Long before I ever laid eyes on an image of you, I saw your signature on a document you signed to receive the medals awarded to your brother William Dunne after he was killed in Belgium in 1914. William served with the Royal Dublin Fusiliers for many years, so I have often wondered how did you feel when, at the age of 15, your eldest son Michael joined the Irish Volunteers to fight against the British forces? Did you believe in the promise of a new Ireland, as did your husband and your eldest son and daughter?

Shall I refresh the tea? Any one for a fancy cake or cucumber sandwich?

Maternal grandmother Mary Fitzpatrick Ball (1894-1936): 

When I was a child I loved the photographs my mother had of you, still do. Grandmother Mary, you died when my mother was only 5 years old. Mam’s memories of you were the recollections of a 5 year old child, moments wrapped up in scents and sounds. When you were a little girl, your father and mother took your family to live in Liverpool, England. What do you recall of that time? Was the journey difficult? I’m very grateful they brought you back to Ireland, since it is in Ireland that you met my grandfather. I have always wondered where and how did you and my grandfather meet? 

Maternal great-grandmother Mary Hynes Fitzpatrick (1873-?):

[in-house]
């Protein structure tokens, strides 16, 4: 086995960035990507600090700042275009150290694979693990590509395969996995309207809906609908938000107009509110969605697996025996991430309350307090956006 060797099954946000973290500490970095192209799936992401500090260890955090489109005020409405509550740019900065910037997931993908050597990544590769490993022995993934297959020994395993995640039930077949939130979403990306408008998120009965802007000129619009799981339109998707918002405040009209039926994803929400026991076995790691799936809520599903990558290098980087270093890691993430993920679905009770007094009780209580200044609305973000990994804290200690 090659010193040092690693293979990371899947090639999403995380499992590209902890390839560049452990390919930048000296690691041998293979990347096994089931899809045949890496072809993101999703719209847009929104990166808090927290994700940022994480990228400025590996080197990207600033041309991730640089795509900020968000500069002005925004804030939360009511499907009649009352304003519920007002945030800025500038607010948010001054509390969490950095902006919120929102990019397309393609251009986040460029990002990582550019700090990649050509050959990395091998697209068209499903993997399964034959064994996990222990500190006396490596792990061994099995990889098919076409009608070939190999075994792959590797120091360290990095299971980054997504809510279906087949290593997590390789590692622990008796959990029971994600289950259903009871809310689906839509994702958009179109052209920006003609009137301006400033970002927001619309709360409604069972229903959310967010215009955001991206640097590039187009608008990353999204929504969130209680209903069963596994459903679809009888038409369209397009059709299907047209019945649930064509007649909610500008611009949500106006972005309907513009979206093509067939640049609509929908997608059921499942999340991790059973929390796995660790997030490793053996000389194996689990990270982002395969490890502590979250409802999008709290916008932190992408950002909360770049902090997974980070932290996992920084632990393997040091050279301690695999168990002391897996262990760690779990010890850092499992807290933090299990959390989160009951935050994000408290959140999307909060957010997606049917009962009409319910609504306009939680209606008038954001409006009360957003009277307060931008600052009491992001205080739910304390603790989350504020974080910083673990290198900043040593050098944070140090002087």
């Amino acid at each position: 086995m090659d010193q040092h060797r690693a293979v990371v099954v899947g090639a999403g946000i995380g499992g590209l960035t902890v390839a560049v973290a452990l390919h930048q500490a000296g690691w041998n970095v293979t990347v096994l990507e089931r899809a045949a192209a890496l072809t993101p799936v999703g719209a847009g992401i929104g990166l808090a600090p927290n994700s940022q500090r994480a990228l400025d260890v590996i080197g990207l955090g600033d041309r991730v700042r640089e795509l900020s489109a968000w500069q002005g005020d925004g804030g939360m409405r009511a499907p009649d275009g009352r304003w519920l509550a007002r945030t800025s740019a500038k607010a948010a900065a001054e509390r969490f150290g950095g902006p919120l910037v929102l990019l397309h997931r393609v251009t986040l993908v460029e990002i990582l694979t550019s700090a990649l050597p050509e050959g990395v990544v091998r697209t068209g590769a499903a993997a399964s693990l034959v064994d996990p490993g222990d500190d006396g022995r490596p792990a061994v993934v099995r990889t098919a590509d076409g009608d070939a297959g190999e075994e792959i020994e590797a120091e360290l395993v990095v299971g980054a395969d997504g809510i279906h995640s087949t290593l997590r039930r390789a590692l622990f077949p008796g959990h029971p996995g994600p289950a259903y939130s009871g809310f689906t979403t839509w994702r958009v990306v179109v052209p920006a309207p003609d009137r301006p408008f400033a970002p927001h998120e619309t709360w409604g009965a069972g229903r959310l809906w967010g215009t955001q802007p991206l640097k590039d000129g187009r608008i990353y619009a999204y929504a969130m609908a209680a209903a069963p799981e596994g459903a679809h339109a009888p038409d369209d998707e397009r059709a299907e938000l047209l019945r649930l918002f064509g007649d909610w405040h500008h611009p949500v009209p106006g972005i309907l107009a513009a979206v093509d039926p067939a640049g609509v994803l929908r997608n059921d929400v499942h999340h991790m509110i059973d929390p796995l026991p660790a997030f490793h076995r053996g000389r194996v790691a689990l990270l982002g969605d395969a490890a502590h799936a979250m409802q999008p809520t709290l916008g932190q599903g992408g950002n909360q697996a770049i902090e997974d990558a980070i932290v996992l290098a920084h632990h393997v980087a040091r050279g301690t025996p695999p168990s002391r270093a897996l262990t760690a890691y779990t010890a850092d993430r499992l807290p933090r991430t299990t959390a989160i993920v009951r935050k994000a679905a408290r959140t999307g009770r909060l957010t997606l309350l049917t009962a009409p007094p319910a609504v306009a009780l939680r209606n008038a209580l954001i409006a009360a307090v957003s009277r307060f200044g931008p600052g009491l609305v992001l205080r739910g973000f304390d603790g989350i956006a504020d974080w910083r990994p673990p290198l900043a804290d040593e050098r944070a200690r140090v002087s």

When I look at images of you, I see the face of a woman who dealt with a lot of hardship in life. Although you look into the camera’s lens, my mother recollected that you would allow neither her nor any of your grandchildren to make eye contact with you. Did you want to save them from the sadness in your eyes?

Was it difficult when you moved with your husband, and children Mary and Joseph, to Liverpool? A few years later you returned to Ireland with your husband, daughter and two more sons, but little Joseph had died in Liverpool. Was it a wrench to leave him behind? Were you ever able to return and visit his grave?

Maternal great-great grandmother, Mary Kettle Fitzpatrick (1832-1871):

Did you ever feel overshadowed by your brother Andrew J. Kettle, Secretary of the Land League? Did he practice his speeches on you? When you were a young child you and Andrew shared a room, along with your nanny Mary. Did you remain close as you grew into adulthood? In 1839, when you were only 7 years old, what was the night of the 'Big Wind' like? Did it really tear the roof from your home, and do you recall a sky filled with a million stars?